How to help Haiti via a Roanoke-based mission. . .

I thought of Mama V as soon as I heard the news. I knew she’d be fighting the urge to fly to Port-au-Prince — that is, if she wasn’t already there.

Vanessa Carpenter runs a medical mission in Haiti from an unlikely place: a suburban two-story in western Roanoke County. Photographer Jeanna Duerscherl and I spent weeks following her last year for a Mother’s Day story about her life’s work: helping underprivileged children. Mama V spends an average of a week a month in Haiti, and not a day goes by when she isn’t there in spirit and on the phone, coordinating life-saving surgeries and fundraising and generally trying to help people compensate for the fallout of being born in the poorest country in the Western hemisphere.

She started out in southside Chicago, fostering and later adopting crack- and alcohol-addicted babies that no one else was willing to take on; some of whom were not expected to live; some of whom cried 22 out of 24 hours a day. Those children now do things like go to college and sing in the Roanoke College children’s choir.

Several years back, a friend in Chicago asked Mama V to join her on a mission trip to Haiti, a visit that Tom Carpenter would come to call the beginning of “her latest frontier in mothering.”

“What state is that in?” Carpenter wanted to know.

Since that first trip in 1999, Carpenter has coordinated thousands of surgeries for children in makeshift surgery centers and aboard U.S. military boats. She’s talked dozens of Roanoke surgeons into donating their time to the Haitian kids she flies here because their conditions are too complex for Haitian surgeries. She’s talked airlines and God-only-knows-who-else into pitching in for supplies, airfare, housing and anything else she thinks these sick, scared children might need when they’re thousands of miles from their homes and, often, their families.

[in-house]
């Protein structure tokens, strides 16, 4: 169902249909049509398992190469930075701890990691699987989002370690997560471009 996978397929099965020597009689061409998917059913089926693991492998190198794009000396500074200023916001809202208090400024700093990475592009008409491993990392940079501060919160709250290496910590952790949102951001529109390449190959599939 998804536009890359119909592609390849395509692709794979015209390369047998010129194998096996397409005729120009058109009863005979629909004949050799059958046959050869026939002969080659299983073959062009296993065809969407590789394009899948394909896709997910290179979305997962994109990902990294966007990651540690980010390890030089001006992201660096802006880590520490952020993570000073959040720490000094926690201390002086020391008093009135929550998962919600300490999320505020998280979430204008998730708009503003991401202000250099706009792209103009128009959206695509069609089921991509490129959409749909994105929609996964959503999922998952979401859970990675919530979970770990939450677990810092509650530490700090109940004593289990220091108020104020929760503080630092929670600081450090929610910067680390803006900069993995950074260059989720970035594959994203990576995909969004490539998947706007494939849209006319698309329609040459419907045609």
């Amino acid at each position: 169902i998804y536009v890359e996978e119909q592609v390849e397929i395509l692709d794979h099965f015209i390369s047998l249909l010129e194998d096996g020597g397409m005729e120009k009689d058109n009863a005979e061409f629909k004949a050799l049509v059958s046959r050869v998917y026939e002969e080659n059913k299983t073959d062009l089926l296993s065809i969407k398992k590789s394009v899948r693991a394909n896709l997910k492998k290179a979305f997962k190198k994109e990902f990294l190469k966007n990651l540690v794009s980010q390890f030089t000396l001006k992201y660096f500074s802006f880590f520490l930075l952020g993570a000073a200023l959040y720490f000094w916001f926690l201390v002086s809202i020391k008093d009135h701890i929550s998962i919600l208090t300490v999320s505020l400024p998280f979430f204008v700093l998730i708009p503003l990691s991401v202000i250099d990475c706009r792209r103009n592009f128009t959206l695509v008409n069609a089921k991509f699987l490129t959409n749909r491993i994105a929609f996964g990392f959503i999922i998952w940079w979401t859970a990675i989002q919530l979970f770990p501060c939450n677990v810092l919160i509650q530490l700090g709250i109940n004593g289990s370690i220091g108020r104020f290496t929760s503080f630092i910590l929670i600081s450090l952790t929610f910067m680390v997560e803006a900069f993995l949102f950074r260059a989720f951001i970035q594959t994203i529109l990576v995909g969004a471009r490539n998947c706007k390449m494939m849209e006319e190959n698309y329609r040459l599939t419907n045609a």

Initially set up to coordinate life-saving surgeries for Haitian babies in the United States, Angel Missions Haiti now includes three medical clinics in Port-au-Prince including a surgery center. Mama V told my Roanoke Times colleague Matt Chittum this morning that at least one of the mission’s buildings — an eight-story shelter for street children — collapsed in yesterday’s earthquake.

“She’s moving mountains, one stone at a time,” Moneta physician Kitty Humphreys said, not unlike the amazing Cambridge humanitarian Dr. Paul Farmer, the subject of Tracy Kidder’s “Mountains Beyond Mountains.” (Here’s an update on what his organization, Partners in Health, is doing in response to the earthquake.) “It’s like she’s got a whole country to mother.”

Mama V will be moving those same mountains in the months ahead, as the country struggles to dig itself out. If you’d like to be part of that effort, tax-deductible donations to her mission can be made through her Web site. You can follow helpers in Port-au-Prince, too, via her Angel Missions blog.

I’ve watched this lady in action: stuffing cans of Enfamil into her carry-on bags; pleading relentlessly with bureaucrats about visas and surgeries and military rules. What I mean to say here is this: Mama V is the real deal. I have no doubt that any donation to this organization will be money well-spent.

Leave a comment

1 Comment

  1. random entries « fraught

Leave a Reply

Your email address will not be published. Required fields are marked *

  • Now Available

  • Tom Hanks on “Factory Man”:

    Factory Man is “Great summer reading. I give it 42 stars. No, I give it 142 stars. Yeah, it’s THAT good.”
  • Follow Beth on Facebook

  • Tweets

  • The New York Times on “Factory Man”:

    This is Ms. Macy’s first book, but it’s in a class with other runaway debuts like Laura Hillenbrand’s “Seabiscuit” and Katherine Boo’s “Behind the Beautiful Forevers”: These nonfiction narratives are more stirring and dramatic than most novels. And Ms. Macy writes so vigorously that she hooks you instantly. You won’t be putting this book down. — Janet Maslin
  • Processing…
    Success! You're on the list.